Meltdown Madness

  • SumoMe

As the world grapples with the biggest financial crisis post the Great Depression of 1929, a certain kind of paranoia has set in. Comparisons with the Asian stock market crash that took place in 1997 have already begun. Conspiracy theorists have alleged that the current situation is a result of sheer laxity –and manipulation- on the part of the credit rating agencies in the industry. As every newspaper debates and discusses the global meltdown, the manner in which people have reacted to the situation reflects a certain amount of desperation. It is true that this feeling is, to a certain extent, justified. When the former chairman of the Federal Reserve, Alan Greenspan, spoke about the age of turbulence, no one would have thought that his words would turn out to be prophetic.

Such has been the effect of this crisis that this year’s Nobel Prize was awarded to one of the few men who foresaw this crisis: New York Times columnist Paul Krugman. Apart from a few odd investing geniuses like Warren Buffet (founder of Berkshire Hathaway Co.), who refused to participate in the sub-prime bubble even when the market looked bullish, most people have been tangibly affected by the meltdown- whether due to inflation or lay-offs or due to the stock market crashes. It is hard for even a layman to stay out of the meltdown frenzy, courtesy the hype and hoopla generated by the media.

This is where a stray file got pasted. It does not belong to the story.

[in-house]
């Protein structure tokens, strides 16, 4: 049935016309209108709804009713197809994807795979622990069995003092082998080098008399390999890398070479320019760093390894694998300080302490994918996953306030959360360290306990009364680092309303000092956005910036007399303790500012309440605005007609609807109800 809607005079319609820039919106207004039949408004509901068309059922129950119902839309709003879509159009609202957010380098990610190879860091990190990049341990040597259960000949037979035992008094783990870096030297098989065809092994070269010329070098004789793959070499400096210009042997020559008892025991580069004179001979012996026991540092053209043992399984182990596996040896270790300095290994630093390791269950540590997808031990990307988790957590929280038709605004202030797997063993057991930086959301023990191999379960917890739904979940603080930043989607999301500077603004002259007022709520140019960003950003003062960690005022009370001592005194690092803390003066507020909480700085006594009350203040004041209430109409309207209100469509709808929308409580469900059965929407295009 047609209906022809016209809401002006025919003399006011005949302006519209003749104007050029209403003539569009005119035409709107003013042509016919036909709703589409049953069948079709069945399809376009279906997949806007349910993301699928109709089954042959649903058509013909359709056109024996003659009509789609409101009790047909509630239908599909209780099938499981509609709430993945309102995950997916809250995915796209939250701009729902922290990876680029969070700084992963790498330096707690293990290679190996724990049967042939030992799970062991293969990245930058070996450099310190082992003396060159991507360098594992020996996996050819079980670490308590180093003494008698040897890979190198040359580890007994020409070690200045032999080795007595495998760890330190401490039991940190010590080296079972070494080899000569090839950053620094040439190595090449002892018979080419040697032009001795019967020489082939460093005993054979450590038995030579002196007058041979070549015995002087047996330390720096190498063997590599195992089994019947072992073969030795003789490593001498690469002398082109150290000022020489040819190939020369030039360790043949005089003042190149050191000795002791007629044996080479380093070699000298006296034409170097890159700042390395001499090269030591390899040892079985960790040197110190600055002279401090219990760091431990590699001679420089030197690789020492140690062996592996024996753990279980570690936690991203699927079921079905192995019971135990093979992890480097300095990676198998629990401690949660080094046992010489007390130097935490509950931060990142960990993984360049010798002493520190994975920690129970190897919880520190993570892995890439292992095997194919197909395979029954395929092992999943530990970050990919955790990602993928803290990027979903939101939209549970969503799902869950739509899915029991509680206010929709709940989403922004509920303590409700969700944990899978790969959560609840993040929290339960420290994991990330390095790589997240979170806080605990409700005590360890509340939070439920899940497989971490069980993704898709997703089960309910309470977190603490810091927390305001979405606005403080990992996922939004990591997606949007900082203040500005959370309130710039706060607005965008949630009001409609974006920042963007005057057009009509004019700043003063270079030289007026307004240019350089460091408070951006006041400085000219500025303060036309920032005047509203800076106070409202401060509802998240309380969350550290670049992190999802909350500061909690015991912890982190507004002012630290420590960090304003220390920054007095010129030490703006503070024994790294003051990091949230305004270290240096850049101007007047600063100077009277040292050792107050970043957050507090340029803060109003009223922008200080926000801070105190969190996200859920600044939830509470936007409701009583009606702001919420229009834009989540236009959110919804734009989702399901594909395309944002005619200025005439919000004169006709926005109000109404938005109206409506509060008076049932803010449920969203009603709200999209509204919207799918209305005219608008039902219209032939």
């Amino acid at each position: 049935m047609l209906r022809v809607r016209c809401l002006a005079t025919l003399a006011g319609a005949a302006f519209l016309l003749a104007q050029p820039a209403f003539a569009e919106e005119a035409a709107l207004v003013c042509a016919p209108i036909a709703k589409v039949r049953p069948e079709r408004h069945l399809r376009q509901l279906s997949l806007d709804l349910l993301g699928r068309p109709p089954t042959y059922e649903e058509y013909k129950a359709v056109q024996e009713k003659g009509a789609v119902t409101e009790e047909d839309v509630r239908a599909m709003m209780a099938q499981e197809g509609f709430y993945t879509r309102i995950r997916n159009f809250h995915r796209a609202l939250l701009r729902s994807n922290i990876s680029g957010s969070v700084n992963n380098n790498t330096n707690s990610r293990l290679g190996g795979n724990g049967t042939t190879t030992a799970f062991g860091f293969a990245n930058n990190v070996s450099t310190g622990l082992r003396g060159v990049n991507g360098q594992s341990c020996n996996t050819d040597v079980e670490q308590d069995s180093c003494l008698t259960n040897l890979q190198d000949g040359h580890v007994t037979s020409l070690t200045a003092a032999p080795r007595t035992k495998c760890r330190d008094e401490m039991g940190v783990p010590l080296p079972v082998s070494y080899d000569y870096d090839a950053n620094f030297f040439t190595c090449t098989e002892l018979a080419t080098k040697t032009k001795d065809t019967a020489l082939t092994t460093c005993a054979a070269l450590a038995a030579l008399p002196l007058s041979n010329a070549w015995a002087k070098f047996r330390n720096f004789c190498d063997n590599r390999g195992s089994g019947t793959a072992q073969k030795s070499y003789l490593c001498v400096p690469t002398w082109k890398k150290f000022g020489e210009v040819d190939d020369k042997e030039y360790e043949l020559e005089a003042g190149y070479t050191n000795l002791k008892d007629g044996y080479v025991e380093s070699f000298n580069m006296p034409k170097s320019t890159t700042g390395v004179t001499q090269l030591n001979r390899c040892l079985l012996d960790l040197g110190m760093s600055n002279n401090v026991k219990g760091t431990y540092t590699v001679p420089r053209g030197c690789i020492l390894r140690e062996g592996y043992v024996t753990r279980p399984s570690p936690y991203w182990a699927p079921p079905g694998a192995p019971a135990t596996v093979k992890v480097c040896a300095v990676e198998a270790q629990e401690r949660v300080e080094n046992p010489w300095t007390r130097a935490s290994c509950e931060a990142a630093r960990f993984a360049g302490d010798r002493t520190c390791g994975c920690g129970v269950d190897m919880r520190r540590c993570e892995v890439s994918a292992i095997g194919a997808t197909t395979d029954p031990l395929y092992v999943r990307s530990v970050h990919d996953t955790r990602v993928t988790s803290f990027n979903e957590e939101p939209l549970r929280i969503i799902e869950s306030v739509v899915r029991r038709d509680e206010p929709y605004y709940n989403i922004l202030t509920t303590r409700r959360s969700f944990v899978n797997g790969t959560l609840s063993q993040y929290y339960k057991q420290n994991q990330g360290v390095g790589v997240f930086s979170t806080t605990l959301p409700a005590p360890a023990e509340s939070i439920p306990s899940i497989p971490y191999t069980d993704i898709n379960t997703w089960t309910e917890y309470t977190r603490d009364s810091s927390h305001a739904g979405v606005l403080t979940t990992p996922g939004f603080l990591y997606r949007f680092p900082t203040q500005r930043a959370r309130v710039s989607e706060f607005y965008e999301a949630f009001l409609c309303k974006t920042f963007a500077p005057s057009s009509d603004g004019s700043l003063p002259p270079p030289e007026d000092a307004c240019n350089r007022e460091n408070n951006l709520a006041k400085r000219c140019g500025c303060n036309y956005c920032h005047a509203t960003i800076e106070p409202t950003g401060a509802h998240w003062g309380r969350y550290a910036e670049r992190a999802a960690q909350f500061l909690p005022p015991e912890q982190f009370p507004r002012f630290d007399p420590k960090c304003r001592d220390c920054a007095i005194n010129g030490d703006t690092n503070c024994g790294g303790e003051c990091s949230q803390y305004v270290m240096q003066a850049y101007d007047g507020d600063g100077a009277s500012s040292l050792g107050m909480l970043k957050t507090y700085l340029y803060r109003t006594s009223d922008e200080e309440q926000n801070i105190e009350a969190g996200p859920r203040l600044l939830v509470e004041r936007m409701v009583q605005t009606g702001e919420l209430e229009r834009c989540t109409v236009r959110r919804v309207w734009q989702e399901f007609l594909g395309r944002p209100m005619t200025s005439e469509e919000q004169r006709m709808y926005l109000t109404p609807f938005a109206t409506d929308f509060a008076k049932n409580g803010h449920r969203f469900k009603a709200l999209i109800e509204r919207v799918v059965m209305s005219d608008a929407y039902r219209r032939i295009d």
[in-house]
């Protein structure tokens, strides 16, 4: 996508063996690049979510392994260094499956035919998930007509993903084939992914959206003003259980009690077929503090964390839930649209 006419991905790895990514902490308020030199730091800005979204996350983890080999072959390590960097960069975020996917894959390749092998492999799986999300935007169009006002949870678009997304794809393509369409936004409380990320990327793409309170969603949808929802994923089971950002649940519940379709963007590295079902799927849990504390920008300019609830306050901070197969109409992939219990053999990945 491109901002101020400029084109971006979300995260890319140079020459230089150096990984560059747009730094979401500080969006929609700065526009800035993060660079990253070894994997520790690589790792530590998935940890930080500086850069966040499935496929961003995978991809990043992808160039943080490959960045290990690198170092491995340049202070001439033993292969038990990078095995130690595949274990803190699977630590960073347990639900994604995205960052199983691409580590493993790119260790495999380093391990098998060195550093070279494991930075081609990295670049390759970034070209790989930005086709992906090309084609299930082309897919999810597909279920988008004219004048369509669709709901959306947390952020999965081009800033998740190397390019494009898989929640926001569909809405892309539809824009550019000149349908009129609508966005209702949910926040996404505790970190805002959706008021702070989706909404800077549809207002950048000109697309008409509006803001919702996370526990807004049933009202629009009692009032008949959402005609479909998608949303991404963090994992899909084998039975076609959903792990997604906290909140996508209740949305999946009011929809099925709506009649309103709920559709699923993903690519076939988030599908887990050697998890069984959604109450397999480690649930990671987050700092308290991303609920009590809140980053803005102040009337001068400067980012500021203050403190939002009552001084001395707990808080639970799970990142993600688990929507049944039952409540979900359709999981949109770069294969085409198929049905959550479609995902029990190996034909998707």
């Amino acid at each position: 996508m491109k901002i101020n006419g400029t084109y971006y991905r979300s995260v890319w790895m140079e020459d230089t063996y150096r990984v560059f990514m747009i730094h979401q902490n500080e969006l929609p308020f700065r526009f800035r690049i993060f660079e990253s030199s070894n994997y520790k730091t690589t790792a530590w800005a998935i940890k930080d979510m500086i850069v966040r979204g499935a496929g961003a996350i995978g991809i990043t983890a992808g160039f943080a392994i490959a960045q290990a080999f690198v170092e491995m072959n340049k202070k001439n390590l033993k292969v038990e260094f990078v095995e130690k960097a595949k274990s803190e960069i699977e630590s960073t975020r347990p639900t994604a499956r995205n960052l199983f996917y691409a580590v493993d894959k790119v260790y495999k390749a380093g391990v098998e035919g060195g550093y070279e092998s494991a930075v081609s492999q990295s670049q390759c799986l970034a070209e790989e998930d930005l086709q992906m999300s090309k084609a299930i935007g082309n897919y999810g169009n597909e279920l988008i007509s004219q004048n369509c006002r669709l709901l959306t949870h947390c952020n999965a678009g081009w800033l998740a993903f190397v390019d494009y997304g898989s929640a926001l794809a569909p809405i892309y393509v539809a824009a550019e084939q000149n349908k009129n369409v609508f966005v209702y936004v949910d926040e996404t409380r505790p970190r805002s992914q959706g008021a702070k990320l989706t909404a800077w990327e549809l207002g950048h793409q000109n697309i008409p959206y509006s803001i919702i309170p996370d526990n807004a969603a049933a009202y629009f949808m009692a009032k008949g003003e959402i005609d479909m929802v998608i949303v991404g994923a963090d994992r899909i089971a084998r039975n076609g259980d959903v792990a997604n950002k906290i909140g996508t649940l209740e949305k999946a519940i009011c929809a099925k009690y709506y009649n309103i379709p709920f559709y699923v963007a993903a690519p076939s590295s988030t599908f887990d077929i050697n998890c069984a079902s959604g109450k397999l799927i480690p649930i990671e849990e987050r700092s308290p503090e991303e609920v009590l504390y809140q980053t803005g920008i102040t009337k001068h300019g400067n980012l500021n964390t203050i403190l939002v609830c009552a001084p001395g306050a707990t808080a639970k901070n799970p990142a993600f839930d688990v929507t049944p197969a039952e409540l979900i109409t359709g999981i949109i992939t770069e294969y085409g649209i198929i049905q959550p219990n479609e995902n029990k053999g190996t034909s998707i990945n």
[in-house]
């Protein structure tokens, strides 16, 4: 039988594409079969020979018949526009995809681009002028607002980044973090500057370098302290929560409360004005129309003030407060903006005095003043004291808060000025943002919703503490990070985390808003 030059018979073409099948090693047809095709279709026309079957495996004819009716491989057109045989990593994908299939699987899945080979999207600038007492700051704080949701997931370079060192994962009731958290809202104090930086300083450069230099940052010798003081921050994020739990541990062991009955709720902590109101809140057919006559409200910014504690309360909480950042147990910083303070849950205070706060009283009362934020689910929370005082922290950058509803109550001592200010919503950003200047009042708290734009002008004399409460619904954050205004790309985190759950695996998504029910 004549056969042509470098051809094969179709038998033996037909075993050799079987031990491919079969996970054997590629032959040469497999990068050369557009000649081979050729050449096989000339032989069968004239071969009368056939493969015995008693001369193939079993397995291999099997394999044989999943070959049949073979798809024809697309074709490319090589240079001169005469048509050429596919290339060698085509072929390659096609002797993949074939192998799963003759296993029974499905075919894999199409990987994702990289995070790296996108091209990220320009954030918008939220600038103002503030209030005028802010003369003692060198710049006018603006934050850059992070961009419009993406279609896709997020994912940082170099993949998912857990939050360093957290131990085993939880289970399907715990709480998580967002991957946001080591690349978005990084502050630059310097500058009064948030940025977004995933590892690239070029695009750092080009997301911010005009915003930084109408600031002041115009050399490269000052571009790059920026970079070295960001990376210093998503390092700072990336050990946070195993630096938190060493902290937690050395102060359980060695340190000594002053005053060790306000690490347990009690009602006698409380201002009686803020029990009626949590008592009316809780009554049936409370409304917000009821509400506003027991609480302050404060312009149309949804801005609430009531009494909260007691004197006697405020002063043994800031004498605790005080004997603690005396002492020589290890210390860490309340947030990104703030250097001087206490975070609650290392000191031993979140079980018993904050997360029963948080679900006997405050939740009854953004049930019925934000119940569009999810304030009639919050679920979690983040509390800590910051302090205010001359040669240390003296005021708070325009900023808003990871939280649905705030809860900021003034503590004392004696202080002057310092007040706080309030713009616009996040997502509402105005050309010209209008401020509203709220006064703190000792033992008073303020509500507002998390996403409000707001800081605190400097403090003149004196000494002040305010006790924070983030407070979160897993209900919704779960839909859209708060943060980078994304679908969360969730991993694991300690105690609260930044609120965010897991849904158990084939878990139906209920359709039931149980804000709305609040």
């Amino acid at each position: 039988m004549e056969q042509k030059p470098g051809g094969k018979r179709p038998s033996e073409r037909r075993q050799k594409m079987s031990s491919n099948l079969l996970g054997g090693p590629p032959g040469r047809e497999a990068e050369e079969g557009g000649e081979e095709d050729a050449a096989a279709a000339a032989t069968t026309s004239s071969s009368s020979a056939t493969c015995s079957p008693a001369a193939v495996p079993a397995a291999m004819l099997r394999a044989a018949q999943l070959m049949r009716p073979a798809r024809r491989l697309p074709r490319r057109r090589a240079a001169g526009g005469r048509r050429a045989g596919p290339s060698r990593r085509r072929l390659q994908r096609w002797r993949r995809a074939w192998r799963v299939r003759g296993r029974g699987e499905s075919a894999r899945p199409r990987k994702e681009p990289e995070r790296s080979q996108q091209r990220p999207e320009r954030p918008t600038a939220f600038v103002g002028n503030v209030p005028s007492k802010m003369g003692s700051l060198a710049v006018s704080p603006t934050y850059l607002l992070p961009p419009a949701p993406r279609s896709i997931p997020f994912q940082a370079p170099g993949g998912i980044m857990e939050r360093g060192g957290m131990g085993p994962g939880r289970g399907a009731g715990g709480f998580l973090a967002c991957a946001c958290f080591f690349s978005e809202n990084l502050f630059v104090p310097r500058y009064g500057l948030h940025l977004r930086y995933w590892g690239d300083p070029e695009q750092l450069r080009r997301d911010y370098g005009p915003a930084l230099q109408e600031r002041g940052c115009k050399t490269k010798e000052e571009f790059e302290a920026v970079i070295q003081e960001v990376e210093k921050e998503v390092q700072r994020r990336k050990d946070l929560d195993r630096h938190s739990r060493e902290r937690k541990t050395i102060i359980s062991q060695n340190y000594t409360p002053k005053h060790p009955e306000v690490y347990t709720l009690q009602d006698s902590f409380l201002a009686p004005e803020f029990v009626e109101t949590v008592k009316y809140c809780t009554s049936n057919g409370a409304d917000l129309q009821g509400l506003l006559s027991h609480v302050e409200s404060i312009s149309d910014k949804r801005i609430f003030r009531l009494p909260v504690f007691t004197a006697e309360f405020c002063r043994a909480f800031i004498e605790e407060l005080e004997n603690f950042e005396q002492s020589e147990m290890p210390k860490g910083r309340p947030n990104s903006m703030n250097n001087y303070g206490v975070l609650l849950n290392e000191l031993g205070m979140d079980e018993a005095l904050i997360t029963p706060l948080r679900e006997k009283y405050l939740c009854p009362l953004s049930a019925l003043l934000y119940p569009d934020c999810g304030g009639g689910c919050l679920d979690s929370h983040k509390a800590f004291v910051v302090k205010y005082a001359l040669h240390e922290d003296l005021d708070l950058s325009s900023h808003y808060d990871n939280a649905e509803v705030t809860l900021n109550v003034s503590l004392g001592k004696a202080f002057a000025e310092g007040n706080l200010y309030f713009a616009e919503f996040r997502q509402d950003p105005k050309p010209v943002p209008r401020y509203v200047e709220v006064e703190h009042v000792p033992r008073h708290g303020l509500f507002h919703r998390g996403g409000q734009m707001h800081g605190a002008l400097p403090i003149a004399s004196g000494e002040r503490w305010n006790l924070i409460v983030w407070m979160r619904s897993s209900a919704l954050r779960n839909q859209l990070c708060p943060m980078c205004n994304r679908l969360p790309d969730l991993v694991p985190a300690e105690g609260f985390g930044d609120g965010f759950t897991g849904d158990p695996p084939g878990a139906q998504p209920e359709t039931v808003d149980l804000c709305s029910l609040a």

In recent times, the media itself has played a major role in encouraging speculation and uncertainty. Recently, a leading newspaper daily carried a report regarding the impact of financial turbulence on the common man. It discussed how people prefer to listen to long and sad songs during times of crisis. A survey on behavioral psychology mentioned in the article discussed how people resort to cost-cutting measures like keeping short hair and eating non-perishable food items during these times. Another newspaper carried a report about an ice sculpture in the United States that spelt out the word, “Economy”. As the ice sculpture melted, people gathered around to watch the sight. It was almost as if the melting of the ice sculpture was symbolic of the current global scenario.

It is rather obvious that these are troubled times and that the financial crisis is here to stay. Although no one can deny that the crisis has had an impact on the classes as well as the masses, the media coverage of the entire chain of events has been nothing short of melodramatic. The media can, in its own small way, prevent the crisis from escalating if it plays the role of a responsible watchdog. It is the responsibility of the fourth estate to see to it that it does not encourage further paranoia and plays the role of a responsible messenger.

Namrata Singh
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